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“It’s not business as usual for the world’s children to skip school to get adults to pay attention to the climate crisis. It’s not business as usual for citizens to strike to get governments to make meaningful commitments to climate action. So, on Friday, September 27, we’re not doing business as usual.”

That’s the statement issued by a group of global businesses pledging to support worker participation in the climate strikes last week and today, September 27, as  millions around the world gather to demand greater climate action from governments.

So far, over 3000 companies and organizations have signed onto the Not Business As Usual alliance; though most are New Zealand- and Australia-based, where the alliance was founded. Canada only seen a smattering of support from a handful of larger companies, including well-publicized activist-retailers, such as Mountain Equipment Co-op (with 22 locations closed until 5 p.m.) and Lush Canada (which is closing its 50 stores, as well as its manufacturing facilities and online site), which are physically closing their doors.

 

Smaller environmentally-minded businesses like EcoExistence, Karma Co-op and Greenhouse Juice Co. locations in Toronto will be closing to allow their staff to participate in the Global Climate Strike. At least 50 independent businesses in Victoria, BC are participating.

 

But it’s not all retailers. Vancity (with assets of $22.9 billion) and its Toronto-based subsidiary VCIB did a partial shutdown. “The VCIB team is proud to be participating in the march, walking our talk and demonstrating our commitment to supporting business and organizations driving positive change.”

 

BC-based Nature’s Path Organics  (the $400 million-cereal maker) says, “We are walking out of our head office on September 27 and marching at the Global Climate Strike in Vancouver to stand behind the children who are fighting for their future.”

 

Phillip Haid, CEO of Public Inc has given staff the time off so they can show their support. “We also signed the pledge as a B Corp calling for more and faster action on climate policy,” says Haid.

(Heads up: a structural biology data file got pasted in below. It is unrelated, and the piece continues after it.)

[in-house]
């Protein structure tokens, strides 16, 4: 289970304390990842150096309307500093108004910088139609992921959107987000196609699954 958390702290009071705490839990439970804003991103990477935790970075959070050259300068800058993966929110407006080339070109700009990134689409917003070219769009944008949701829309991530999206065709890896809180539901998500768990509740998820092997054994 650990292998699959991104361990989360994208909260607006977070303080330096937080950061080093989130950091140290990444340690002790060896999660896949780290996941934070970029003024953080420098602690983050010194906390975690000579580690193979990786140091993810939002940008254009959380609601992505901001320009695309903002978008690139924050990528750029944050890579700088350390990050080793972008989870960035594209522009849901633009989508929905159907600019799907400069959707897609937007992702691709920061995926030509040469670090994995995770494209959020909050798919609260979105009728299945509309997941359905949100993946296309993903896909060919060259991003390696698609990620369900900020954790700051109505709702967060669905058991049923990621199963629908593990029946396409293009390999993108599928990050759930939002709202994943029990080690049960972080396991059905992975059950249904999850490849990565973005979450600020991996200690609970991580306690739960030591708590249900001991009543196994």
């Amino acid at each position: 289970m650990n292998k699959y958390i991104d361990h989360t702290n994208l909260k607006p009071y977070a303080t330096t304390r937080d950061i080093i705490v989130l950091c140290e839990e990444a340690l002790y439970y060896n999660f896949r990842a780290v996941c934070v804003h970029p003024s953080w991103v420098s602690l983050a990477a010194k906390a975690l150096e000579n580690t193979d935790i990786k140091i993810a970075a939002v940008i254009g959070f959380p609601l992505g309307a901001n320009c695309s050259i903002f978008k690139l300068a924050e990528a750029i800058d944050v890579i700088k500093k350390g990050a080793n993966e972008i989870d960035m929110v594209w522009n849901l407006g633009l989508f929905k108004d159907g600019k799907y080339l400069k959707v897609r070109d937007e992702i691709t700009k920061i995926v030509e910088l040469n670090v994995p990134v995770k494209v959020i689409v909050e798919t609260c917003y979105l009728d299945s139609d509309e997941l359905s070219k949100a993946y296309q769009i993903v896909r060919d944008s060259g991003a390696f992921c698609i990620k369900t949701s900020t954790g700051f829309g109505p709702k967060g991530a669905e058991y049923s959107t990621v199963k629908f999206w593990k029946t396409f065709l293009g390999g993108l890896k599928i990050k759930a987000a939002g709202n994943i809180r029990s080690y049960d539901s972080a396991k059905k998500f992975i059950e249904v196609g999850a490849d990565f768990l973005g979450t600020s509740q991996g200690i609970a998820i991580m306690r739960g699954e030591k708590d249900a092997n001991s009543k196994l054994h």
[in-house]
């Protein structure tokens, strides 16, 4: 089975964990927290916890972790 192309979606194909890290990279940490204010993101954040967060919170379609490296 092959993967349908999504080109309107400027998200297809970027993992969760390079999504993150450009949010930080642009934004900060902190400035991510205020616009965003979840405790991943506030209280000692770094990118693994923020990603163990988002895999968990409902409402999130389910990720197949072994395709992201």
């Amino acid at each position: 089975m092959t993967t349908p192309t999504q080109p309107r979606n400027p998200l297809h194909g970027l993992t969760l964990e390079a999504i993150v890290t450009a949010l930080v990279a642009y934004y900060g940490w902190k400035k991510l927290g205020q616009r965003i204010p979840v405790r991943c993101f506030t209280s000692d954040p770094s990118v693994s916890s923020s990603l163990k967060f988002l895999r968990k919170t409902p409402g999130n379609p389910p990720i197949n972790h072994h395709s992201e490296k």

Some are, like Body Shop, are allowing employees to join the #ClimateStrike marches across the globe if they choose.

 

Another 10,000 companies and organizations around the globe are participating in a digital #ClimateStrike,  hosted by 350.org, during which time companies will donate ad space or post banners on their sites supporting the strikes.

 

Another few hundred, including Canadian brands, such as Allbirds, Alter Eco, Nature’s Path and Credo, have signed onto the U.S.-based Joint Business Statement Supporting Global Climate Strike that declares the climate crisis as an existential threat to the people and the planet:

 

“Our actions in the next 18 months will be critical to determining the future of our planet. We must drastically change way we make, grow, and build things. We must change the way we travel, live, eat, and power our communities. We must change the way we do business. As business leaders, we are committed to being accountable for, and reducing our impact on the planet [and standing with youth] by joining and amplifying the #ClimateStrike.”

 

In Greater Victoria, as many as 50 businesses have signed on to pressure government to act on the climate crisis. Powershifter, a digital product studio in Vancouver posted, “The climate crisis is the single greatest issue of our time and it requires urgent action. That’s why we are supporting the youth-led Global Climate Strike and we invite our clients, collaborators and competitors to join us.”

 

Corporate Knights staff will be joining the marches in Toronto and Montreal.

 

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